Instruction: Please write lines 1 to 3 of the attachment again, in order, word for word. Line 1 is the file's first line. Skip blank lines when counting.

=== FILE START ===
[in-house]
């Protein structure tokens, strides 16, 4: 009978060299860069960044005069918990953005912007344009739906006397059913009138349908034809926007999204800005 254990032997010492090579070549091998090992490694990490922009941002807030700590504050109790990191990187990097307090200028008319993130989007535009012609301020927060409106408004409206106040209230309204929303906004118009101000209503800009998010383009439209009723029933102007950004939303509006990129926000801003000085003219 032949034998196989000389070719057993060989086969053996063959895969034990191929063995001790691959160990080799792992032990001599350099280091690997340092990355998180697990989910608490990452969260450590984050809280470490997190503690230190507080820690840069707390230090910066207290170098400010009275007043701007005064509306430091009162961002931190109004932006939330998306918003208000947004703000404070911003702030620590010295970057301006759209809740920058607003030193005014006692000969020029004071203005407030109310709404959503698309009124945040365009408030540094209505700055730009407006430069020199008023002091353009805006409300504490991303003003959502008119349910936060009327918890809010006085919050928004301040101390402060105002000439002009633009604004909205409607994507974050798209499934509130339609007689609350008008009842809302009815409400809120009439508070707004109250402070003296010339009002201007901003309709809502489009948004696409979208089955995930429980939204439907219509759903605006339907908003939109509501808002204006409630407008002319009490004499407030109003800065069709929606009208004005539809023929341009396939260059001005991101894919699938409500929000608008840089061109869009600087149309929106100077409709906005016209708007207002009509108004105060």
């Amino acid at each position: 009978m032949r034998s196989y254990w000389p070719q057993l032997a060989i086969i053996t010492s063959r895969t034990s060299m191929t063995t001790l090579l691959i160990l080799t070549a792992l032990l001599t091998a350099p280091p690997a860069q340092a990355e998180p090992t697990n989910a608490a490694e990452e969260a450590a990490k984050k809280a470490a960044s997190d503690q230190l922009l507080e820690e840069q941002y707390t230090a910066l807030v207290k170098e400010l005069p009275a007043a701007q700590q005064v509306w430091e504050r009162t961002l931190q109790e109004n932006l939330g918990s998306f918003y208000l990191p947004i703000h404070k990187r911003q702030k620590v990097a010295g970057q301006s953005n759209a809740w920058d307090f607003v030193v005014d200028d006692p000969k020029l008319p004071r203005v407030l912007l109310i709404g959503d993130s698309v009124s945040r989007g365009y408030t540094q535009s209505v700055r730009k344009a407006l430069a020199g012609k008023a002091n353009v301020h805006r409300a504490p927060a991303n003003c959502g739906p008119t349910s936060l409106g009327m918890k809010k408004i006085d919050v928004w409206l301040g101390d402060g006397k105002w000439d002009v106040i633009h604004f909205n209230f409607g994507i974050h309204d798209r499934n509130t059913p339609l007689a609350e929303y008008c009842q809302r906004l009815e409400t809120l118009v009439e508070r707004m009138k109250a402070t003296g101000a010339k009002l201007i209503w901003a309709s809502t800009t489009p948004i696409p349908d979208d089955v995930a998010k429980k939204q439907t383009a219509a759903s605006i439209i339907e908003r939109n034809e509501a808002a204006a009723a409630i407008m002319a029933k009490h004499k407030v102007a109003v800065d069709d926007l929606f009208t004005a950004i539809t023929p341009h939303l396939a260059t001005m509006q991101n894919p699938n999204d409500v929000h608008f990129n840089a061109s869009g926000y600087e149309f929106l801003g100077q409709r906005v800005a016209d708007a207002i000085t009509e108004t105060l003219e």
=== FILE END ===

[in-house]
């Protein structure tokens, strides 16, 4: 009978060299860069960044005069918990953005912007344009739906006397059913009138349908034809926007999204800005 254990032997010492090579070549091998090992490694990490922009941002807030700590504050109790990191990187990097307090200028008319993130989007535009012609301020927060409106408004409206106040209230309204929303906004118009101000209503800009998010383009439209009723029933102007950004939303509006990129926000801003000085003219 032949034998196989000389070719057993060989086969053996063959895969034990191929063995001790691959160990080799792992032990001599350099280091690997340092990355998180697990989910608490990452969260450590984050809280470490997190503690230190507080820690840069707390230090910066207290170098400010009275007043701007005064509306430091009162961002931190109004932006939330998306918003208000947004703000404070911003702030620590010295970057301006759209809740920058607003030193005014006692000969020029004071203005407030109310709404959503698309009124945040365009408030540094209505700055730009407006430069020199008023002091353009805006409300504490991303003003959502008119349910936060009327918890809010006085919050928004301040101390402060105002000439002009633009604004909205409607994507974050798209499934509130339609007689609350008008009842809302009815409400809120009439508070707004109250402070003296010339009002201007901003309709809502489009948004696409979208089955995930429980939204439907219509759903605006339907908003939109509501808002204006409630407008002319009490004499407030109003800065069709929606009208004005539809023929341009396939260059001005991101894919699938409500929000608008840089061109869009600087149309929106100077409709906005016209708007207002009509108004105060």
């Amino acid at each position: 009978m032949r034998s196989y254990w000389p070719q057993l032997a060989i086969i053996t010492s063959r895969t034990s060299m191929t063995t001790l090579l691959i160990l080799t070549a792992l032990l001599t091998a350099p280091p690997a860069q340092a990355e998180p090992t697990n989910a608490a490694e990452e969260a450590a990490k984050k809280a470490a960044s997190d503690q230190l922009l507080e820690e840069q941002y707390t230090a910066l807030v207290k170098e400010l005069p009275a007043a701007q700590q005064v509306w430091e504050r009162t961002l931190q109790e109004n932006l939330g918990s998306f918003y208000l990191p947004i703000h404070k990187r911003q702030k620590v990097a010295g970057q301006s953005n759209a809740w920058d307090f607003v030193v005014d200028d006692p000969k020029l008319p004071r203005v407030l912007l109310i709404g959503d993130s698309v009124s945040r989007g365009y408030t540094q535009s209505v700055r730009k344009a407006l430069a020199g012609k008023a002091n353009v301020h805006r409300a504490p927060a991303n003003c959502g739906p008119t349910s936060l409106g009327m918890k809010k408004i006085d919050v928004w409206l301040g101390d402060g006397k105002w000439d002009v106040i633009h604004f909205n209230f409607g994507i974050h309204d798209r499934n509130t059913p339609l007689a609350e929303y008008c009842q809302r906004l009815e409400t809120l118009v009439e508070r707004m009138k109250a402070t003296g101000a010339k009002l201007i209503w901003a309709s809502t800009t489009p948004i696409p349908d979208d089955v995930a998010k429980k939204q439907t383009a219509a759903s605006i439209i339907e908003r939109n034809e509501a808002a204006a009723a409630i407008m002319a029933k009490h004499k407030v102007a109003v800065d069709d926007l929606f009208t004005a950004i539809t023929p341009h939303l396939a260059t001005m509006q991101n894919p699938n999204d409500v929000h608008f990129n840089a061109s869009g926000y600087e149309f929106l801003g100077q409709r906005v800005a016209d708007a207002i000085t009509e108004t105060l003219e």